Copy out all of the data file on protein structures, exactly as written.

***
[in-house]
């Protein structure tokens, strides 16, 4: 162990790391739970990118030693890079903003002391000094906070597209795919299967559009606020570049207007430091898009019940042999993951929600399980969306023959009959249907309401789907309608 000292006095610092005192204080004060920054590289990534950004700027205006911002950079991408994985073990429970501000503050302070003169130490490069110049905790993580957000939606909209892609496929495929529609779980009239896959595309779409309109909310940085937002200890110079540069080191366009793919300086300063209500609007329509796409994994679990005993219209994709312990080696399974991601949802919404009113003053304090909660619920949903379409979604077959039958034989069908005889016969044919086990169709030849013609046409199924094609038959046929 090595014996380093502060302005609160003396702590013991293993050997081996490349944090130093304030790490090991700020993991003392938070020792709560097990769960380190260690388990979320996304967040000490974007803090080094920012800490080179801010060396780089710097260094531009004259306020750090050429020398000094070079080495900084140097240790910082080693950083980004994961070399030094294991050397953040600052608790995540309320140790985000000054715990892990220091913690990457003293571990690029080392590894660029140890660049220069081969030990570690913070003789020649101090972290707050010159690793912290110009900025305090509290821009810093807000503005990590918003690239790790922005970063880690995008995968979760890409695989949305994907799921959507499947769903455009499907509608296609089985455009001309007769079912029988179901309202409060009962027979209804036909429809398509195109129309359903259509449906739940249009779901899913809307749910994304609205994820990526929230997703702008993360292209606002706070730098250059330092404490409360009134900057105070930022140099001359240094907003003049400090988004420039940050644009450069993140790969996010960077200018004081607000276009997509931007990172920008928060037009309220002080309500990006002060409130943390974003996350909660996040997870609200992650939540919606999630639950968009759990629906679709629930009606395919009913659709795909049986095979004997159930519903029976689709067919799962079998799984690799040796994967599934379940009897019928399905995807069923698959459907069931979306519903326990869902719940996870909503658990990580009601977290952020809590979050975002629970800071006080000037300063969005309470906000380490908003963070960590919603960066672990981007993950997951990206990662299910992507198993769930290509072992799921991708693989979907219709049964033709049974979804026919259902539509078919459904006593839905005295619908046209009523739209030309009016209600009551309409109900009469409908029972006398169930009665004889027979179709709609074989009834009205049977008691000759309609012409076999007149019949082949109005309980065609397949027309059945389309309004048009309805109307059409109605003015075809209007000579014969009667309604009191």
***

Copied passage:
[in-house]
């Protein structure tokens, strides 16, 4: 162990790391739970990118030693890079903003002391000094906070597209795919299967559009606020570049207007430091898009019940042999993951929600399980969306023959009959249907309401789907309608 000292006095610092005192204080004060920054590289990534950004700027205006911002950079991408994985073990429970501000503050302070003169130490490069110049905790993580957000939606909209892609496929495929529609779980009239896959595309779409309109909310940085937002200890110079540069080191366009793919300086300063209500609007329509796409994994679990005993219209994709312990080696399974991601949802919404009113003053304090909660619920949903379409979604077959039958034989069908005889016969044919086990169709030849013609046409199924094609038959046929 090595014996380093502060302005609160003396702590013991293993050997081996490349944090130093304030790490090991700020993991003392938070020792709560097990769960380190260690388990979320996304967040000490974007803090080094920012800490080179801010060396780089710097260094531009004259306020750090050429020398000094070079080495900084140097240790910082080693950083980004994961070399030094294991050397953040600052608790995540309320140790985000000054715990892990220091913690990457003293571990690029080392590894660029140890660049220069081969030990570690913070003789020649101090972290707050010159690793912290110009900025305090509290821009810093807000503005990590918003690239790790922005970063880690995008995968979760890409695989949305994907799921959507499947769903455009499907509608296609089985455009001309007769079912029988179901309202409060009962027979209804036909429809398509195109129309359903259509449906739940249009779901899913809307749910994304609205994820990526929230997703702008993360292209606002706070730098250059330092404490409360009134900057105070930022140099001359240094907003003049400090988004420039940050644009450069993140790969996010960077200018004081607000276009997509931007990172920008928060037009309220002080309500990006002060409130943390974003996350909660996040997870609200992650939540919606999630639950968009759990629906679709629930009606395919009913659709795909049986095979004997159930519903029976689709067919799962079998799984690799040796994967599934379940009897019928399905995807069923698959459907069931979306519903326990869902719940996870909503658990990580009601977290952020809590979050975002629970800071006080000037300063969005309470906000380490908003963070960590919603960066672990981007993950997951990206990662299910992507198993769930290509072992799921991708693989979907219709049964033709049974979804026919259902539509078919459904006593839905005295619908046209009523739209030309009016209600009551309409109900009469409908029972006398169930009665004889027979179709709609074989009834009205049977008691000759309609012409076999007149019949082949109005309980065609397949027309059945389309309004048009309805109307059409109605003015075809209007000579014969009667309604009191």